App development can bring great opportunity, visibility and income to a company. But there are some pronounced or unique intellectual property, ownership, privacy, data security and advertising considerations that a company should keep in mind, say Armand Zottola and Morgan Brubaker of Venable LLP.

  • A Guide To Understanding Fed. Circ.'s VirnetX Opinion

     Aaron Fahrenkrog

    Please do not panic over the Federal Circuit’s recent ruling in VirnetX v. Apple Inc. It does not spell the end of damages in patent cases. It does not change the existing paradigm about how to support a damages model with evidence. It does not even foreclose the use of the Nash bargaining solution, say attorneys with Robins Kaplan Miller & Ciresi LLP.

  • Information Governance: A Missed Opportunity For Lawyers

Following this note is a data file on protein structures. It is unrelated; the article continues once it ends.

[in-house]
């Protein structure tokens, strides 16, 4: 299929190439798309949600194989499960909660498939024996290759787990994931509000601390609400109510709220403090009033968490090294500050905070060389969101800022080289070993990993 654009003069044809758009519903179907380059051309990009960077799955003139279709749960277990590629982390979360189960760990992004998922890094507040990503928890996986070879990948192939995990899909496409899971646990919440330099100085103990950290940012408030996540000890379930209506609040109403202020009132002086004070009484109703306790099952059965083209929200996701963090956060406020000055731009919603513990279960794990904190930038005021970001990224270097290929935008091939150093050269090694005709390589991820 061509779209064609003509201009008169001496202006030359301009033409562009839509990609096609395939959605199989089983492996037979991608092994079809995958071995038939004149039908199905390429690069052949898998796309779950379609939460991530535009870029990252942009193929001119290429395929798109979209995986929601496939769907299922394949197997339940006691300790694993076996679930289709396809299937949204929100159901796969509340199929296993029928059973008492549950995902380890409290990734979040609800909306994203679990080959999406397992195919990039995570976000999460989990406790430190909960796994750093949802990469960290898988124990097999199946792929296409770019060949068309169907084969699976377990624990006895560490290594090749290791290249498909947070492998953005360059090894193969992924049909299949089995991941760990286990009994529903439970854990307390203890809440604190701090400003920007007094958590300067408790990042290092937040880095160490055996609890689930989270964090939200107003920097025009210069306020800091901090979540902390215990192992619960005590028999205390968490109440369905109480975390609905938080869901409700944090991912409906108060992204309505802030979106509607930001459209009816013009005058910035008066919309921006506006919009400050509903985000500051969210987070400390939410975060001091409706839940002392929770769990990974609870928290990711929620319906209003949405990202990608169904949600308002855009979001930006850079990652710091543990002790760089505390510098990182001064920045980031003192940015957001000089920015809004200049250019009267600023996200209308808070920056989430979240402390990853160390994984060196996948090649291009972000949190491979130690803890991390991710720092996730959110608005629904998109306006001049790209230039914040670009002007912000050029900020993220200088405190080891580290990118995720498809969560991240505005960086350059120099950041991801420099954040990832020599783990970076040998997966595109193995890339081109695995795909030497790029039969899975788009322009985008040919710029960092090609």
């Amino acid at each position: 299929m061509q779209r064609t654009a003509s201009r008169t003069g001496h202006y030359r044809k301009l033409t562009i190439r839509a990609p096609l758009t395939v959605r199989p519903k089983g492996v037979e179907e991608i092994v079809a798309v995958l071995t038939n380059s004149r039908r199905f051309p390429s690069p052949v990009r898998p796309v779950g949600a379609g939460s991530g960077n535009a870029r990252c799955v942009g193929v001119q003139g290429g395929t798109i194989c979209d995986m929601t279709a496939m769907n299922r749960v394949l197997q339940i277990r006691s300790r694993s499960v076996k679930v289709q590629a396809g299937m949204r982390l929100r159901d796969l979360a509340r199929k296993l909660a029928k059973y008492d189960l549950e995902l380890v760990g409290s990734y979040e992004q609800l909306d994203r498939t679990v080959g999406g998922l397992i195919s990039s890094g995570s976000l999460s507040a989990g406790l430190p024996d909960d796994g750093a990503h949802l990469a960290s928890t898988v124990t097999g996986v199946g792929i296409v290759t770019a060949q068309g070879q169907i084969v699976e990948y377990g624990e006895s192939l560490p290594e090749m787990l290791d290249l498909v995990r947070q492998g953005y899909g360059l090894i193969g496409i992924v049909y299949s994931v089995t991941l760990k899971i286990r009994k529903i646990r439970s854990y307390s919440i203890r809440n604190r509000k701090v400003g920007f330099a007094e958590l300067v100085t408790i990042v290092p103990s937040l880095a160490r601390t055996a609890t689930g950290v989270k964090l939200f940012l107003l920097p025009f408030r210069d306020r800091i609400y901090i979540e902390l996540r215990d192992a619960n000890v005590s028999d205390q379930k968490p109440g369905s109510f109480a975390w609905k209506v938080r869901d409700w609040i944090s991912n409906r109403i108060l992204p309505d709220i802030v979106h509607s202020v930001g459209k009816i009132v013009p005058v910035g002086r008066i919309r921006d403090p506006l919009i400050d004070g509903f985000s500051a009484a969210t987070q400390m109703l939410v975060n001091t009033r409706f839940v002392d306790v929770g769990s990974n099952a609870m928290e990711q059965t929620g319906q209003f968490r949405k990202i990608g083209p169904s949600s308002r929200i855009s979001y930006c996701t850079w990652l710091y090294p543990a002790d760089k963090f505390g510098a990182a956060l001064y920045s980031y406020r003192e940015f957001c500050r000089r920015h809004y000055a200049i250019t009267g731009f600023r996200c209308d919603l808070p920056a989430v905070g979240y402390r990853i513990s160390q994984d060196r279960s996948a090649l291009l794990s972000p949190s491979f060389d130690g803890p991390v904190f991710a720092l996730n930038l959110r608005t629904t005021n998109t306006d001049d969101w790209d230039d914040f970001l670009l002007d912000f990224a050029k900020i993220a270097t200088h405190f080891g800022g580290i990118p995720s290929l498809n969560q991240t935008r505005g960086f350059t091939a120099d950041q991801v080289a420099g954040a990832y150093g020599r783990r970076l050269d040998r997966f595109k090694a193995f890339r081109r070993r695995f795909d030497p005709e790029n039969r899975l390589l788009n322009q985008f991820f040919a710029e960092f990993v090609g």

Ann Snyder

    Today, information intersects every practice area, making all lawyers effectively information governance practitioners in one way or another. The issue is whether you will consciously embrace this emerging discipline — and capitalize on it to the benefit of your clients and your practice, says Ann Snyder of the Information Governance Initiative.

  • Methodologies For Calculating FRAND Damages: Part 3

    Koren Wong-Ervin

    Courts approaching royalty rates on a patent licensed on fair, reasonable and nondiscriminatory terms are working to determine the overall value of the product that is attributable to the patented technology in the context of the related standard, but how best to do that in the selection of the royalty base is under dispute, say Anne Layne-Farrar of Charles River Associates and Koren Wong-Ervin, counsel at the Federal Trade Commission.